Have you ever heard something that shifted your perspective? While away at an afterschool conference, I acquired one of the most valuable pieces of wisdom on parenting that continues to guide me now. When I attended the workshop at the conference, I was a young single parent raising a seven-year-old daughter. I worked from 8:30 a.m. to 8:30 p.m. I often questioned if I was doing an okay job as a mother and wondered how I could balance all my parental responsibilities. I value being a mother, and I wanted to spend more quality time with my daughter. These guilty thoughts weighed heavy on my conscious; however, after listening to the speaker’s words, my outlook on parenting shifted for the better.

Imagine a tall slim man, dramatically pointing his left arm forward and then quickly drawing his right arm back, forming an invisible bow and arrow. I watched and listened to his words very carefully. He convincingly compared parenting to aiming a bow and arrow at a target. He emphasized, “you keep aiming your children where you want them to go.” He said if you miss the target “keep aiming and releasing” and eventually you will see your children heading where you want them to go.

At that moment, his simple analogy provided me the confidence I needed to confirm that I was doing ok. I realized that my influence on my daughter’s life reflected the choices I made that would help her develop as an adult. I shifted my focus from the negative to the positive. Now, I am going to focus on what I am doing for her and what I can do for her in the future. As I continuously shape my daughter’s character, intellect, and humanity, I am also improving my approach through developing new parenting skills and wisdom.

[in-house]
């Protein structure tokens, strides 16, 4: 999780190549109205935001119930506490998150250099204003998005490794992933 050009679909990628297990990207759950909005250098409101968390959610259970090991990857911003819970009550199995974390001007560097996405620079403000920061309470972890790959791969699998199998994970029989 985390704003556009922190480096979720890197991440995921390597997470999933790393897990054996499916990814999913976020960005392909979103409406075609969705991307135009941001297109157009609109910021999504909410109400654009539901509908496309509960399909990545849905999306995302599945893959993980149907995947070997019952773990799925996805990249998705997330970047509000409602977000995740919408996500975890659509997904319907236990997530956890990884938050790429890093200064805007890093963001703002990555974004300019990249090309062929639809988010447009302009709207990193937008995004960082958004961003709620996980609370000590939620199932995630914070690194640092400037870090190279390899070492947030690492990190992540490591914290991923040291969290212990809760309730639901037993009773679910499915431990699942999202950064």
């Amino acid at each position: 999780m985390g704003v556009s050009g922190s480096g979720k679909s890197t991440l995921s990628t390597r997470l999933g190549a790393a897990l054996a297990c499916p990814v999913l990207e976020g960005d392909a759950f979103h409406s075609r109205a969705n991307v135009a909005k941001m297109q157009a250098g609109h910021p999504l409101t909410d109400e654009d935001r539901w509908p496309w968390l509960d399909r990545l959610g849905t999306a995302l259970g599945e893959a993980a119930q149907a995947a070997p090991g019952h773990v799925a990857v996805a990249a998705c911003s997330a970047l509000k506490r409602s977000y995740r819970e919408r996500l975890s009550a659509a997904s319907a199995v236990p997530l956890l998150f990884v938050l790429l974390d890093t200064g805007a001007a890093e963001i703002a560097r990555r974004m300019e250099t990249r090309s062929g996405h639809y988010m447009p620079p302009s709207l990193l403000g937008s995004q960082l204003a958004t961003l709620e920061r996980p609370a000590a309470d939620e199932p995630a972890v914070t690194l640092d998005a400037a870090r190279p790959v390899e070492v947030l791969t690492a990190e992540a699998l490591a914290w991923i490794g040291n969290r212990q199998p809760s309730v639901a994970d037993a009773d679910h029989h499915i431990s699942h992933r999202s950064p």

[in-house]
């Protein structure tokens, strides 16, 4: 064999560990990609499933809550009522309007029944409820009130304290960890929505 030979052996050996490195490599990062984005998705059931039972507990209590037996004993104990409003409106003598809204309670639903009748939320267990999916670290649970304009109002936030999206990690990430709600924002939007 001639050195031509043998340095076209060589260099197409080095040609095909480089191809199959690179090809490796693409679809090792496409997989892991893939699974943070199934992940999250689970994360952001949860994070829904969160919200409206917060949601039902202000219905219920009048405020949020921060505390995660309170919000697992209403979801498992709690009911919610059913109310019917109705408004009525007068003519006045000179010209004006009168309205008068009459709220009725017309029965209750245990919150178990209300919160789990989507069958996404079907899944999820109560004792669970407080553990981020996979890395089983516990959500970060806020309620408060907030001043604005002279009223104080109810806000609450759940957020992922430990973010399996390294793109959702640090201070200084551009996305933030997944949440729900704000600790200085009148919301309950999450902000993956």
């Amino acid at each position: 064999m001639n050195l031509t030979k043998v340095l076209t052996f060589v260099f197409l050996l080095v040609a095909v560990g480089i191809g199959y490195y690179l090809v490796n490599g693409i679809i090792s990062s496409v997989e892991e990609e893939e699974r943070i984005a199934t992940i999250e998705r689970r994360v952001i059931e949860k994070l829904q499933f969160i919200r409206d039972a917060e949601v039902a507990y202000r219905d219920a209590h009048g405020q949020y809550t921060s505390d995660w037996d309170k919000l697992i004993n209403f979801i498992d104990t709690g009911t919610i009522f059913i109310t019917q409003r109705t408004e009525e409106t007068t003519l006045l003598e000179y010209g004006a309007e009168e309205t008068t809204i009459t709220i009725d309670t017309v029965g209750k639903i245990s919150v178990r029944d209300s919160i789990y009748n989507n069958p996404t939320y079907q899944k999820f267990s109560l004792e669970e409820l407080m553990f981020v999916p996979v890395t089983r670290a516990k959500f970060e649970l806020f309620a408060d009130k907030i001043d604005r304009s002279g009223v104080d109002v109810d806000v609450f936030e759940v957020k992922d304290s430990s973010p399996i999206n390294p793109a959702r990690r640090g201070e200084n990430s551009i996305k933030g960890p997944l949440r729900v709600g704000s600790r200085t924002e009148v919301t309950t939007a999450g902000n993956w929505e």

Parents are SEL practitioners whether they know it or not. We play a critical role in helping our children develop social and emotional awareness.  We model the skills, attitudes, and behaviors we desire our children to obtain. But we are only human, and parenting can be rough at times. As parents, we need support and guidance too.

If you are wondering how to promote social-emotional learning at home, CASEL, the Collaborative for Academic, Social, and Emotional Learning (CASEL) has curated a list of resources that can help parents learn more about SEL parenting practices. You can access these resources at no cost, and continuously develop your skills as a parent and help develop your child to be the fantastic person they are.

Visit https://casel.org/in-the-home/.

 

Tiana Brown is the Assistant Director of the Norwalk Housing Authority’s Learning Centers